By Carey Purcell
10 Jul 2013
Playbill.com reports on “Macbeth Fan Night” July 9, where guests attended a post-show reception with Alan Cumming.
Cumming is battered, but not broken.
The star of a one-man adaptation of Shakespeare’s Macbeth, set in a mental hospital, gives a physically and emotionally draining performance onstage at the Barrymore Theatre, but has still found the time to take self-portraits, otherwise known as “selfies,” with his fans.
In the limited-run engagement, which ends July 14, Cumming plays Macbeth, Lady Macbeth, Macduff, Lady Macduff, the three witches and about a dozen other characters from Shakespeare’s tragedy. His own character, whom he refers to as Fred, has been hospitalized in a psychiatric ward for either committing, or having been the victim of a crime, and finds escape in reciting the script of Macbeth endlessly.
Following the July 9 performance, “Macbeth Fan Night” was held at the Paramount Bar and Grill, where Cumming enjoyed a post-show celebration and wine reception with fans. Guests waited in line to pose for photos with the star (which he snapped himself) in front of a media wall and then enjoyed specialty cocktails inspired by the play: the Macbeth Manhattan, the Bourbon Macduff or the Lady Macbeth Martini.
“I love Alan Cumming’s body of work,” Laura Winters, a professor from New Jersey, said while waiting in line. “It think is really the versatility of what he can do, which is, I think, shown in a play like Macbeth. That tour de force, to do both the tiny moments of comedy but also the moments of profound tragedy and loss and suffering.”
Winters was impressed by Cumming’s stamina throughout the performance, saying, “He’s just so fit in so many ways. Not just physically fit. Emotionally. It’s that integrity as an actor.”
“Macbeth Fan Night” was a family outing for a trio whose son had recently read the play and whose parents said they were deeply moved by the show.
“He was fantastic – intense,” said 18-year-old Patrick Mott.
“His rendition of Macduff’s anguish was absolutely fantastic,” Jeff Mott said. “To be able to do the entire play verbatim like that really gives great credence to his abilities.”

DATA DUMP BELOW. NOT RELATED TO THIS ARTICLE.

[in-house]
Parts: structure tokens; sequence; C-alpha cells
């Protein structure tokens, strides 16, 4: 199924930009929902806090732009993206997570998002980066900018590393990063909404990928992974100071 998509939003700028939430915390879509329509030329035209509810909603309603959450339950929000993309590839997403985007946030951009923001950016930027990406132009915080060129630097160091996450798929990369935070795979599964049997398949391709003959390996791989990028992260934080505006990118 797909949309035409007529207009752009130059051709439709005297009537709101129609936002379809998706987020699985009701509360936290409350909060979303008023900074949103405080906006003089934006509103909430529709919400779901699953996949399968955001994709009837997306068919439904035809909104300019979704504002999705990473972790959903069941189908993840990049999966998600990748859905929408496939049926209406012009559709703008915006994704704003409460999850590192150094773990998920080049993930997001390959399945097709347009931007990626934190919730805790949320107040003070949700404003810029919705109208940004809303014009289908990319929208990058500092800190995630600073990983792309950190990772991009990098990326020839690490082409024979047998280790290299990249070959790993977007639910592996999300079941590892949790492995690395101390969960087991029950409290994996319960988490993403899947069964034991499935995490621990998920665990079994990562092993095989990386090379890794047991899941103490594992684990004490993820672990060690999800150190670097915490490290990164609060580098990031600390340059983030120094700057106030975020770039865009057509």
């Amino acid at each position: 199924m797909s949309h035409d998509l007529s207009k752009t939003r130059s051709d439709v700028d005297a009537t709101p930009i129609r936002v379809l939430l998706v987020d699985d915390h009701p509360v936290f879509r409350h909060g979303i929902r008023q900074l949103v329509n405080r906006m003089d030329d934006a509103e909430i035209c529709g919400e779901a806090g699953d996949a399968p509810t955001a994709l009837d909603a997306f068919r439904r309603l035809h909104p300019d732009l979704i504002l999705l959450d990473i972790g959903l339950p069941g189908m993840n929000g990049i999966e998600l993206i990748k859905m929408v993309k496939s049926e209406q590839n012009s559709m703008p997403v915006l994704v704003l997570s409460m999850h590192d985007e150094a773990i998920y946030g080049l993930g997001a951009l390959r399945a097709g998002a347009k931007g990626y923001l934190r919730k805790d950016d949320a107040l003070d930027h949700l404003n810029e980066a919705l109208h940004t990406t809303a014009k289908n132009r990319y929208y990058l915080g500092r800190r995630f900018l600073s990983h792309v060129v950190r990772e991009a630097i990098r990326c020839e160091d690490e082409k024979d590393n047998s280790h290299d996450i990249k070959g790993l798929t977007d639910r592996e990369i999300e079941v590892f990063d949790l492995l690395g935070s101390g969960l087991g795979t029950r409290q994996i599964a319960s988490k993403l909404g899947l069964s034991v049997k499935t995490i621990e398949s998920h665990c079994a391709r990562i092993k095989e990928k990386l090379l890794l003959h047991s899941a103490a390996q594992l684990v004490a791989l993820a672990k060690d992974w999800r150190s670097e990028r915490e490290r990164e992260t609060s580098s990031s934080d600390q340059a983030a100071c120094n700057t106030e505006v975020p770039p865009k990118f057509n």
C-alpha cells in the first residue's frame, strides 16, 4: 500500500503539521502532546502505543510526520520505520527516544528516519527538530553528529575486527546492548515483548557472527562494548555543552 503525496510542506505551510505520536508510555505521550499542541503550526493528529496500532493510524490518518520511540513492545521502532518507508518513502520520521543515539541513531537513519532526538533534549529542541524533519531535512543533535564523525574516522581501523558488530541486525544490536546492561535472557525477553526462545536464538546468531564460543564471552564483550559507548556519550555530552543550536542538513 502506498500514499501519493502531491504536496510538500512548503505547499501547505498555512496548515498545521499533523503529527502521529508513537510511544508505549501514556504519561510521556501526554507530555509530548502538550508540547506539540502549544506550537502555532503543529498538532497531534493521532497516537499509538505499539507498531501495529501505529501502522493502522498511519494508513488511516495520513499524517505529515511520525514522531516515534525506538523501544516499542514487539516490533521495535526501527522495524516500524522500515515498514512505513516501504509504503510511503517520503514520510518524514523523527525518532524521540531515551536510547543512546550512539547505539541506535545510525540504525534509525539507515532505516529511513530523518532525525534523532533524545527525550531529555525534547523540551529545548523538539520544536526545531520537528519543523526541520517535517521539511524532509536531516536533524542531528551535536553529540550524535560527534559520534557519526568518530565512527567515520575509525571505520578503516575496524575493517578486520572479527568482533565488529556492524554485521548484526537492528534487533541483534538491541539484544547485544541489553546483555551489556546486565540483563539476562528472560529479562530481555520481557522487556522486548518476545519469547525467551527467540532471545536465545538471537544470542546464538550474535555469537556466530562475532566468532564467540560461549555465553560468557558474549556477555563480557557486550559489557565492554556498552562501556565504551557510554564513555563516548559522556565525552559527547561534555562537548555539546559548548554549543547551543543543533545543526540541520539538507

Beatrice Mott described the show as, “Amazing. Absolutely amazing. Beautiful. Absolutely beautiful.”
Victorial Britoli made a return trip to Macbeth – for the fourth time – to attend Fan Night. She said each performance by Cumming had been a different experience.
“It’s different every time,” she said. “The gestures, the intonations, the inflections here and there. He switches it up every time.”
Bitrioli and her daughter were so affected by Cumming’s performance that they both had the question, “When shall we three meet again?” tattooed onto their arms. After waiting at the stage door for Cumming, he took a photo of them and posted it on his Twitter.
“We were screaming,” she said. “It was the most amazing thing. It was just wonderful.”
Cumming’s devotion to his fans was demonstrated in various ways, such as when he appeared at the box office to hand out tickets to audience members purchasing rush tickets to the show. He also recorded a video blog called “The Cumming Attraction,” filming his time backstage and in between performances.
“I’ve been really impressed by the way Ken Davenport and his team had this great, social media, thinking outside the box way to sell the show,” Cumming said. “They’ve been able to attract a much younger audience than any Broadway show I’ve been in.”
The effort to attract a younger audience is important to Cumming, who said, “I think it’s to be encouraged, because it means there’s a different way to get people into the theatre. And we need to get younger people into the theatre — the next generation of playwrights and performers.”
While performing in Macbeth, Cumming has suffered various injuries due to the intensity of the play and his performance. When asked to list them, he said, “I’d be here until midnight,” before mentioning a possibly rotated cuff, inner and outer ear problems and massive bruises as just a few of his battle wounds.
“It feels like someone’s trapped in my body, trying to get out, writhing in my body,” he said before revealing a large bruise on his back.
Despite his injuries, Cumming has survived the run, following a strict regimen of diet, exercise and vitamins.
“I’ve been really, really looking after myself,” he said. “I’m trying not to party too much. And it’s actually worked. I’ve only got four [performances] to go.”
While Macbeth is coming to an end, Cumming may be returning to the stage soon in the hotly rumored revival of Cabaret, revisiting the role of Emcee, which won him a Tony Award in 1998. The production has not been confirmed by the Roundabout Theatre, but there was much speculation amongst people at “Macbeth Fan Night” as to whom would co-star with Cumming as Sally Bowles.
Cumming would not comment on Cabaret, but he did say he would enjoy doing a comedy onstage one day.
“Every play I do is so dark and bleak. Really. I can’t think of the last time I did a comedy,” he said. “In films I do. I guess when I do something in the theatre it’s such a commitment, it has to be something I’m really passionate about. I guess there’s more at stake, more to dig into, with something like this for me, than comedy. But right now I’d love to do some sort of farce.”
While Cumming’s fans have enjoyed his dark turn in the Scottish Play, he said, “I love it when people at the stage door say to me, ‘This is my first Broadway show!’ I tell them, ‘They’re not always like this. They’re usually a bit lighter.’”